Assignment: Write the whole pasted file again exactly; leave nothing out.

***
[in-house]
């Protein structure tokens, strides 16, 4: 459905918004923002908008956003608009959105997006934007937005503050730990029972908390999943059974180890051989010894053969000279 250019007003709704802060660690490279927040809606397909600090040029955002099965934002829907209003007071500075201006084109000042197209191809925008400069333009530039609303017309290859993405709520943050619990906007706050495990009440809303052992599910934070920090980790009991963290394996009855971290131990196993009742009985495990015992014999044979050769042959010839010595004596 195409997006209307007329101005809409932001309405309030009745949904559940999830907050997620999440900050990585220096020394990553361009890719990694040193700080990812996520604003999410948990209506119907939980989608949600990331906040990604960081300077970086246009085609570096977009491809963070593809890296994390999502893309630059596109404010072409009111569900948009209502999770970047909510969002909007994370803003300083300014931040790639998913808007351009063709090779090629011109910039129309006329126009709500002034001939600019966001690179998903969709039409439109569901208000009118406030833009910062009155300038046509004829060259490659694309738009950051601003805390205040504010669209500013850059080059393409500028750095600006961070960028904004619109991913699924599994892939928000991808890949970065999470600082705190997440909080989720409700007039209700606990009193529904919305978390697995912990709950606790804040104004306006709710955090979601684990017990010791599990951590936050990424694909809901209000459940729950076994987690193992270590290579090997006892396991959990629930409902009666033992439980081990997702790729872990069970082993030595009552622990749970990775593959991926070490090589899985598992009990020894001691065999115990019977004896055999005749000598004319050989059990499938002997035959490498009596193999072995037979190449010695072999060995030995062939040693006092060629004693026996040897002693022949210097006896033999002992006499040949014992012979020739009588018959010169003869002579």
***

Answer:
[in-house]
């Protein structure tokens, strides 16, 4: 459905918004923002908008956003608009959105997006934007937005503050730990029972908390999943059974180890051989010894053969000279 250019007003709704802060660690490279927040809606397909600090040029955002099965934002829907209003007071500075201006084109000042197209191809925008400069333009530039609303017309290859993405709520943050619990906007706050495990009440809303052992599910934070920090980790009991963290394996009855971290131990196993009742009985495990015992014999044979050769042959010839010595004596 195409997006209307007329101005809409932001309405309030009745949904559940999830907050997620999440900050990585220096020394990553361009890719990694040193700080990812996520604003999410948990209506119907939980989608949600990331906040990604960081300077970086246009085609570096977009491809963070593809890296994390999502893309630059596109404010072409009111569900948009209502999770970047909510969002909007994370803003300083300014931040790639998913808007351009063709090779090629011109910039129309006329126009709500002034001939600019966001690179998903969709039409439109569901208000009118406030833009910062009155300038046509004829060259490659694309738009950051601003805390205040504010669209500013850059080059393409500028750095600006961070960028904004619109991913699924599994892939928000991808890949970065999470600082705190997440909080989720409700007039209700606990009193529904919305978390697995912990709950606790804040104004306006709710955090979601684990017990010791599990951590936050990424694909809901209000459940729950076994987690193992270590290579090997006892396991959990629930409902009666033992439980081990997702790729872990069970082993030595009552622990749970990775593959991926070490090589899985598992009990020894001691065999115990019977004896055999005749000598004319050989059990499938002997035959490498009596193999072995037979190449010695072999060995030995062939040693006092060629004693026996040897002693022949210097006896033999002992006499040949014992012979020739009588018959010169003869002579």